What are stoma and ostomy bags? Doctors explain

Studio shot of a woman, that show her abdomen and a ostomy bag. Cancer Concept.
A stoma is an opening from an area inside your body to the outside, according to the U.S. National Library of Medicine. (Photo: Getty Images)

You may not know the word for it, but odds are you've seen a stoma bag before. But while these pouches can be lifesavers for people with certain health conditions, there's a lot the general public doesn't know about them.

Whether you've seen someone with a stoma bag and wondered what it was about, or have a condition that raises your risk of needing one, it's understandable to have questions. Here's what you need to know about these medical devices.

What is a stoma?

A stoma is an opening from an area inside your body to the outside, according to the U.S. National Library of Medicine. "'Stoma' means 'mouth' or 'opening,'" Dr. Ashkan Farhadi, a gastroenterologist at MemorialCare Orange Coast Medical Center in Fountain Valley, Calif., tells Yahoo Life.

A stoma is used to treat some digestive and urinary diseases, he explains, and can be either permanent, when an organ needs to be removed, or temporary, when an organ needs time to heal.

A stoma isn't the same thing as an ostomy, but the two are related. "Ostomy is the procedure to create the stoma," Farhadi says. The ostomy specifically creates the stoma to help waste leave the body, typically out of the small intestine, colon, rectum or bladder, the U.S. National Library of Medicine says.

The two terms are used interchangeably sometimes, though, Dr. Shaham Mumtaz, a gastroenterologist at Northwestern Medicine Delnor Hospital, tells Yahoo Life. "Ostomy can be said at times to refer to the stoma after the procedure has been completed," he says.

About one in 500 people in the U.S. live with an ostomy, according to the Crohn's & Colitis Foundation.

What are the most common reasons why someone would need a stoma?

Stomas aren't as common as they used to be. "We used to have a dedicated nurse at the hospital for stomas and that is no longer the case because they're happening less," Farhadi says. Still, there are a few reasons why someone might need a stoma, Dr. Lukasz Kwapisz, an assistant professor of medicine - gastroenterology at Baylor College of Medicine, tells Yahoo Life. He lists the following as more common reasons:

  • Colon cancer or rectal cancer

  • Inflammatory bowel diseases like Crohn’s disease or ulcerative colitis

  • Familial adenomatous polyposis (FAP), an inherited disorder that causes cancer of the colon and rectum

  • A blockage in the intestine (called a bowel obstruction)

  • An injury that damages the intestine

  • Recurrent diverticulitis, a condition that leads to the infection or inflammation of pouches that can form in your intestines

  • Congenital abnormalities of the intestines

What's the purpose of a stoma bag?

A stoma bag's job is pretty simple. "The bag has a purpose to hold in stool and waste products," Kwapisz says. "It functions to help each patient be hygienic and comfortable." When someone needs a stoma, waste products needs to make their way out of the body, but the gastrointestinal tract isn't connected in a way that lets them poop like other people. So, waste and stool comes out of the stoma and into the bag.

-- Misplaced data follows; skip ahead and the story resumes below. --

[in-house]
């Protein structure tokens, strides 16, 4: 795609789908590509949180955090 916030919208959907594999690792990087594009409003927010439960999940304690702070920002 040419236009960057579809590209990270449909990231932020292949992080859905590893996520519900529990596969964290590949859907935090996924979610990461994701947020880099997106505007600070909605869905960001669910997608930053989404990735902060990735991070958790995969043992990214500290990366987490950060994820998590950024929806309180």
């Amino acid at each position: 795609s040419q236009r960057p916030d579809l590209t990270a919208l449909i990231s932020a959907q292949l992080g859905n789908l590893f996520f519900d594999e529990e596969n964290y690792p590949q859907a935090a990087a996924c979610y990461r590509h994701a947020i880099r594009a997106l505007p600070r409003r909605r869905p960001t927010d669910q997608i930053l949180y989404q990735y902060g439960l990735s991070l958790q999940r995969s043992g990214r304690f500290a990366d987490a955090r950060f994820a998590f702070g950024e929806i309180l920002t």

"There is no control of when stool will be moving out of the stoma, so the bag helps to collect this stool to keep things clean and prevent messes from occurring," Mumtaz says.

What's the difference between a stoma bag and an ostomy bag?

There's "no difference" between the two, Kwapisz says. Instead, these are just different terms for the same thing. Stoma and ostomy bags may also be referred to as colostomy bags.

"There are different types of bags for a stoma but ultimately a stoma bag or ostomy bag are really the same thing," Mumtaz says.

Is it ever painful or uncomfortable to have a stoma bag?

If everything is working as it should, "it generally should not be painful," Kwapisz says. But, he adds, sometimes the bag may not fit well and can cause discomfort for a patient.

"Stool can also get on the skin and cause irritation," Farhadi says. And, he points out, "it's very inconvenient" to wear a bag. "Gas can come out and make a noise," he explains. "You can feel that your bag is full and have to run to the bathroom to empty it."

How often do you have to empty a stoma bag?

Kwapisz says this is a common question he's asked. "The average I would say is around six to eight times, but some of my patients empty the stoma up to 10 times a day," he says. "Generally, the rule is to avoid the bag being more than half full and it’s best to empty when it’s a third full."

Can you lead a fairly normal life with a stoma bag?

Doctors say that, overall, you can lead a fairly normal life with a stoma bag. You can even swim with a stoma bag. "The appliance and bag is designed to be water-resistant and there should be no damage to the stoma site either," Kwapisz says.

"For some, this is a lifesaver," Farhadi says. "Having a bag allows them to live a normal life."

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